It came as no surprise when Sister, Sister became Netflix’s most-watched series after hitting the streaming platform. Aside from Tia (Tia Mowry-Hardrict) and Tamera’s (Tamera Mowry-Housley) incredible tight-knit bond, there was also Lisa’s (Jackée Harry) sassy one-liners, Roger’s (Marques Houston) cheesy pick-up lines and, of course, a plethora of stellar guest stars, from Gabrielle Union to Mary-Kate and Ashley Olsen.
Black-ish creator Kenya Barris plays a fictionalized version of himself in this mockumentary-style sitcom, starring Rashida Jones, Iman Benson and Genneya Walton. Many would describe it as the edgier version of Black-ish, since it centers on the everyday lives of a wealthy Black family, but it’s also quite different. In this case, you’ll find a messy and deeply dysfunctional family who makes the Johnsons look like saints. And of course, there’s no shortage of funny one-liners.
8. ‘My Wife & Kids’
If you loved Tisha Campbell in Martin, then allow us to introduce your newest obsession, My Wife & Kids. It revolves around the upper middle-class Kyle family, including Jay (Campbell), Michael (Damon Wayans) and their three children. Not only is it filled with laugh-out-loud moments, but also, Jay is just as smart and captivating as the Gina Waters we all know and love. Plus, there are definitely some similarities to The Bernie Mac Show, since Michael is known for his unique parenting methods (like playing cruel pranks on his kids to teach them a lesson).
This brilliant series, which follows a rich Black family who struggles to keep their Black identity in a predominantly white space, is by far one of the best shows on the air. It expertly balances humor with serious and relevant themes, pulling no punches when it comes to the more unsettling parts of being Black and America today.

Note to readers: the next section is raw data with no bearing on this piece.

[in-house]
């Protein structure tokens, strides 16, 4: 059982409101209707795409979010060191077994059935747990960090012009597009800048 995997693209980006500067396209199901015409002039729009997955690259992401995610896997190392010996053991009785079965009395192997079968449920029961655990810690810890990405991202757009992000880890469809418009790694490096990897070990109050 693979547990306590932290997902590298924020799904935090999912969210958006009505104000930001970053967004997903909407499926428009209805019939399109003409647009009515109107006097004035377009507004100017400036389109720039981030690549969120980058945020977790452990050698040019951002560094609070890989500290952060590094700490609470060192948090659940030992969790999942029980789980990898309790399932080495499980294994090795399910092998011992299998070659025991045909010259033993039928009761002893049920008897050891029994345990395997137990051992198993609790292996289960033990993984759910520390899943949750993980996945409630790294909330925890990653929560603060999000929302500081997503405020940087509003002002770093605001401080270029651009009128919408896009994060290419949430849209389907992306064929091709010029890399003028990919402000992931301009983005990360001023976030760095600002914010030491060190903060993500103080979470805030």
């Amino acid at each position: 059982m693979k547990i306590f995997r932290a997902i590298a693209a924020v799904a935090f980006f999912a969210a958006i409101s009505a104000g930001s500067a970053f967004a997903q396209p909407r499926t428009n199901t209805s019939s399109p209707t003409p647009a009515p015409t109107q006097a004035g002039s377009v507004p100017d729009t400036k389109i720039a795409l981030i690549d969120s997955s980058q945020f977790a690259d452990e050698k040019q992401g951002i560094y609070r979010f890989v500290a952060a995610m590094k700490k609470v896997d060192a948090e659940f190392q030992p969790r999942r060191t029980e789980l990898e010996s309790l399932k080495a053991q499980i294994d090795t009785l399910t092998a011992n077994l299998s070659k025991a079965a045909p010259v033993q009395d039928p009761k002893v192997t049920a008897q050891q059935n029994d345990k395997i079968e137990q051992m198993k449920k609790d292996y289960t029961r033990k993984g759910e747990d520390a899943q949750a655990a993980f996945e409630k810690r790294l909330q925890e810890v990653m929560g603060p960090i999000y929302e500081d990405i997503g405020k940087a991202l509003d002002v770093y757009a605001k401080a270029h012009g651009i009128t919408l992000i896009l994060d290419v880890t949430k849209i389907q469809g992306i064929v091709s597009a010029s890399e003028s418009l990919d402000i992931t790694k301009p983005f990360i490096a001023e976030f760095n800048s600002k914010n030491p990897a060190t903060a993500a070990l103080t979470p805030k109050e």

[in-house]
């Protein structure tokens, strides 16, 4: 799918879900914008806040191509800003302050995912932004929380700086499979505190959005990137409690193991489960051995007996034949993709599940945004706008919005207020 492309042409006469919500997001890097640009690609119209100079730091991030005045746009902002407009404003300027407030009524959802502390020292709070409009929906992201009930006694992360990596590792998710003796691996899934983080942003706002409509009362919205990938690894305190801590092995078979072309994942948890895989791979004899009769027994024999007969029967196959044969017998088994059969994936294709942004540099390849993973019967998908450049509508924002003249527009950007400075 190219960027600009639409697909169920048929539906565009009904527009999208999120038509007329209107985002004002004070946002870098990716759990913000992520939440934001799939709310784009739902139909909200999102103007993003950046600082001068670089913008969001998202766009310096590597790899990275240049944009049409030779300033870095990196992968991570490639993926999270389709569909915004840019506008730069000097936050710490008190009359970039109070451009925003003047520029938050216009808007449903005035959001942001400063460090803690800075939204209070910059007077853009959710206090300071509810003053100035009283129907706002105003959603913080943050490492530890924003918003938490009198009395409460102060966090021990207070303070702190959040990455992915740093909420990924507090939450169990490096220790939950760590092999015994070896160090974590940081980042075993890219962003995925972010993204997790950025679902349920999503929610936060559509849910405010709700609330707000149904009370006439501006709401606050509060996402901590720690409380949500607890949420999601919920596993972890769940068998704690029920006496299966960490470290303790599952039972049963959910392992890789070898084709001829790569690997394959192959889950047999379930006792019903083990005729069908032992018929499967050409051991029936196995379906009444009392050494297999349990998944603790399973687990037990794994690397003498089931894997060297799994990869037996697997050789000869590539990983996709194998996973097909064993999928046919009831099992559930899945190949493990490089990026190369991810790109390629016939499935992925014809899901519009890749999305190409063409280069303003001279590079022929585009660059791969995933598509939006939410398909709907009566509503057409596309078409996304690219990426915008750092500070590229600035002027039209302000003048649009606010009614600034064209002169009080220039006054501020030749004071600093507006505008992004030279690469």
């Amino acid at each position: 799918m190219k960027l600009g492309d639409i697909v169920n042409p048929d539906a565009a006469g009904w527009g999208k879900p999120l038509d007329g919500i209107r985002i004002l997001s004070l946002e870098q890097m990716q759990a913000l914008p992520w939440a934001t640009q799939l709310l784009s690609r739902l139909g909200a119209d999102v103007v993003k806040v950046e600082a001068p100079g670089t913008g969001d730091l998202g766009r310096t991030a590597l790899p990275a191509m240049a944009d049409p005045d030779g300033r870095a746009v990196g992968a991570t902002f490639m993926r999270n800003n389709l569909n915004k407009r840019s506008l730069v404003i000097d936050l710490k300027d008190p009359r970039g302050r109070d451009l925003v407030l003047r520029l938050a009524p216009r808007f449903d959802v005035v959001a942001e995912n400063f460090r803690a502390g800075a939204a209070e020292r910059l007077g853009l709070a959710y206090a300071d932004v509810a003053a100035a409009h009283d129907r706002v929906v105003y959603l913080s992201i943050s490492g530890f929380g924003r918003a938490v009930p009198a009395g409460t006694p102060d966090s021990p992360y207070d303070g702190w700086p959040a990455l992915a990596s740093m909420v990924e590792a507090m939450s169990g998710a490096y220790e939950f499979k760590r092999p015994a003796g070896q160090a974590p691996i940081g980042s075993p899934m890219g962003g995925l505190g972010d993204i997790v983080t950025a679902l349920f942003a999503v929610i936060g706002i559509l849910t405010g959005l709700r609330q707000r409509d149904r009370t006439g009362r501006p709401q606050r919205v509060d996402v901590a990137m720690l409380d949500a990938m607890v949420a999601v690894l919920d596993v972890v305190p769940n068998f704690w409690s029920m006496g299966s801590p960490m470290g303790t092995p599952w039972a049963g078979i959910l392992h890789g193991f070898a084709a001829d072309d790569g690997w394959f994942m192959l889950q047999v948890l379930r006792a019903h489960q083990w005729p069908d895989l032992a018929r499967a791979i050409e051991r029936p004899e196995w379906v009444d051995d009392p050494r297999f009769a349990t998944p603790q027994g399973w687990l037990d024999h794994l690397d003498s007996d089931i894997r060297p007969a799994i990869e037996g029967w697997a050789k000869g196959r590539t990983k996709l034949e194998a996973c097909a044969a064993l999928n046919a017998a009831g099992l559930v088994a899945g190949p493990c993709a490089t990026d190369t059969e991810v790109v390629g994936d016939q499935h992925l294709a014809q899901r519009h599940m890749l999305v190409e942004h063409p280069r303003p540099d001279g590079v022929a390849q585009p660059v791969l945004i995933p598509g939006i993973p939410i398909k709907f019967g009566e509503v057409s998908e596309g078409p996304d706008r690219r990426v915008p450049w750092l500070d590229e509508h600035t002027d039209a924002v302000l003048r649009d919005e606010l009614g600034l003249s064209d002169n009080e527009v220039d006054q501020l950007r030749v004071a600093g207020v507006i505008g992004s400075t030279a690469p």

Fun fact: Not only did Girlfriends center on four complex Black ladies, but also, the series was created by a Black woman and had Black women writers. It definitely explains why the characters felt so authentic and why the show resonated so deeply with Black viewers, covering issues like cultural appropriation and colorism while delivering the biggest laughs.
11. ‘The Wayans Bros.’
Before they graced our screens in the Scary Movie films, Shawn and Marlon Wayans starred in this classic sitcom as brothers who live together in Harlem—and it’s impossible to watch a single episode without laughing uncontrollably. Marlon is a master at slapstick comedy and Shawn is smoother than silk when it comes to the ladies, but you’ll especially enjoy their silly exchanges with their dad, Pops (John Witherspoon).
12. ’The Cosby Show’
Though the series has become controversial after Bill Cosby’s fall from grace, there’s no denying the show’s profound impact and timelessness. This sitcom, which revolved around the Huxtable family, gave the world an extremely rare look at a successful Black family—where both parents are present—and paved the way for several other influential sitcoms, including A Different World.
Very few things are as entertaining as watching Moesha (Brandy Norwood) and her pals gossip about boys while hanging at The Den. Join the aspiring writer as she deals with the ups and downs of adolescent life with her tight-knit family and friends.
14. ‘The Parkers’